- Wednesday attack killed three U.S. soldiers, one Nigerien
- French and Nigerien troops, helicopters dispatched to zone
- Incident shows increased collaboration between U.S., Niger (Adds U.S. Africa Command comment, analyst quote)
By Boureima Balima
NIAMEY, Oct 5 – French and Nigerien troops were conducting operations on Thursday in a region of Niger where three U.S. Army Special Forces members were killed the day before, becoming the first American soldiers to die in West Africa in decades.
At least one Nigerien soldier was also killed and two U.S. soldiers wounded in the attack, which took place in a southwestern Niger region where insurgents are active, U.S. Africa Command spokeswoman Robyn Mack said.
France’s regional Barkhane force was asked to support a counterattack after the Niger and U.S. troops were ambushed, French army spokesman Colonel Patrick Steiger told a news conference in Paris.
“It’s not clear if the attackers knew the Americans were present,” said a Western security source. “Initial information suggests there was a trap that appeared designed to get them out of their vehicles and then they opened fire.” Insurgents in the area include militants from al Qaeda in Islamic Maghreb and a local branch of Islamic State, Mack said. The Western security source said al Qaeda and a relatively new group called Islamic State in the Greater Sahara were the main suspects, although no one had yet claimed responsibility.
Two other Niger security sources said four military helicopters had been sent to the region and that reinforcements arrived on Thursday morning in the Tillaberi area, where the attack took place.
A Nigerien regional official said on Wednesday five Niger soldiers were killed in the attack, but a statement by U.S. Africa Command on Thursday said only one “partner nation member” had died.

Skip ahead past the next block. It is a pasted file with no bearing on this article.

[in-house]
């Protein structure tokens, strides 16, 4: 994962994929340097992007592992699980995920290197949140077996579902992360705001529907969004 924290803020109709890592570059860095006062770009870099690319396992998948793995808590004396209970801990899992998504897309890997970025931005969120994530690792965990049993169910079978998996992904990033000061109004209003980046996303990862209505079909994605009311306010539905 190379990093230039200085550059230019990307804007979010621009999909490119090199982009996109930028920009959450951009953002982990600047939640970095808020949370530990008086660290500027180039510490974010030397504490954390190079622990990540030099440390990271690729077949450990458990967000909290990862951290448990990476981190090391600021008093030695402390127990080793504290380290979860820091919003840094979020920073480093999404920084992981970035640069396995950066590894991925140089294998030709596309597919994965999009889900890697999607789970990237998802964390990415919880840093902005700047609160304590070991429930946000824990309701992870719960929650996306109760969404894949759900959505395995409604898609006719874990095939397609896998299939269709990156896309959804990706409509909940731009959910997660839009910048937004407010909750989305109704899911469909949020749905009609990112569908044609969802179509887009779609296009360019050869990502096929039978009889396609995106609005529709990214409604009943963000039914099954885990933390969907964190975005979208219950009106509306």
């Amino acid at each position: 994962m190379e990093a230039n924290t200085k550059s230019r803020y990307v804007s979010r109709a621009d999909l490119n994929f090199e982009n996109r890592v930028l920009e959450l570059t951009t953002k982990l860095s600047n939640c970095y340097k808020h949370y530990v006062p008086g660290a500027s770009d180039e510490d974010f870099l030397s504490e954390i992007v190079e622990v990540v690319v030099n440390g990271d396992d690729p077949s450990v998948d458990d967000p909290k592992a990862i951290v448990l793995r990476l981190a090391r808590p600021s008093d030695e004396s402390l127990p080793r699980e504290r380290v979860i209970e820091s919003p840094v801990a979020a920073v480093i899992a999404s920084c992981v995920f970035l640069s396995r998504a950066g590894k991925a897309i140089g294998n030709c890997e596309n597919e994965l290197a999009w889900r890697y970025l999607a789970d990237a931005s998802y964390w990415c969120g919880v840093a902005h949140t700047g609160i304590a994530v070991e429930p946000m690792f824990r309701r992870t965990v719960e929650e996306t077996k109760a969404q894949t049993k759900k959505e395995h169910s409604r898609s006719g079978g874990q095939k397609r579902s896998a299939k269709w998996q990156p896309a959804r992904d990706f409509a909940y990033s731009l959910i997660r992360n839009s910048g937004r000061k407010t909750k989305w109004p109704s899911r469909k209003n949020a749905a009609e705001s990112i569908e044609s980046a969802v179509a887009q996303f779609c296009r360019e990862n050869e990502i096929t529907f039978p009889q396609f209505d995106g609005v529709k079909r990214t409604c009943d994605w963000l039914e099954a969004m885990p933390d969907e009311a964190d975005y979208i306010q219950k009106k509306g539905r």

“U.S. service members were providing advice and assistance to Nigerien security force counter-terror operations when they came under fire from hostile fighters,” Mack told Reuters.
In a speech on Thursday, Niger President Mahamadou Issoufou condemned the attack. “Our country has just been the victim of a terrorist attack that claimed a large number of victims,” he said.
Islamist militants form part of a regional insurgency in the poor, sparsely populated deserts of West Africa’s Sahel. Jihadists have stepped up attacks on U.N. peacekeepers, Malian soldiers and civilian targets since being driven back in northern Mali by a French-led military intervention in 2013.
Malian militant groups have expanded their reach into neighbouring countries, including Niger, where a series of attacks by armed groups led the government in March to declare a state of emergency in the southwest.
The European Union has pledged tens of millions of euros to a new regional force of five Sahelian countries – Niger, Mali, Chad, Burkina Faso and Mauritania – in a bid to contain Islamist militant groups. The United States also views the region as a growing priority.
Rinaldo Depagne, West Africa project director at International Crisis Group, said the borderlands between Mali, Niger and Burkina Faso were “becoming a new permanent hotbed of violence”, threatened by increasingly organised militant groups.
“This shows the level of organisation of these groups and also their confidence,” Depagne said.
Andrew Lebovich, a visiting fellow at the European Council on Foreign Relations, said Wednesday’s attack revealed how U.S. training of Nigerien forces “has accelerated and also verged into ongoing military operations”.
The United States has about 800 service members in Niger, where it operates surveillance drones out of a $100 million base in the central city of Agadez to support the country’s efforts to combat jihadists and protect its porous borders.
It has also sent troops to supply intelligence and other assistance to a multinational force battling the Nigerian Boko Haram militants near Niger’s border with Nigeria. (Additional reporting by Adama Diarra and Cheick Diouara in Bamako, David Lewis in Nairobi, Emma Farge in Dakar and Joe Bavier in Abidjan; Writing by Aaron Ross; Editing by Joe Bavier and Larry King)(Reuters)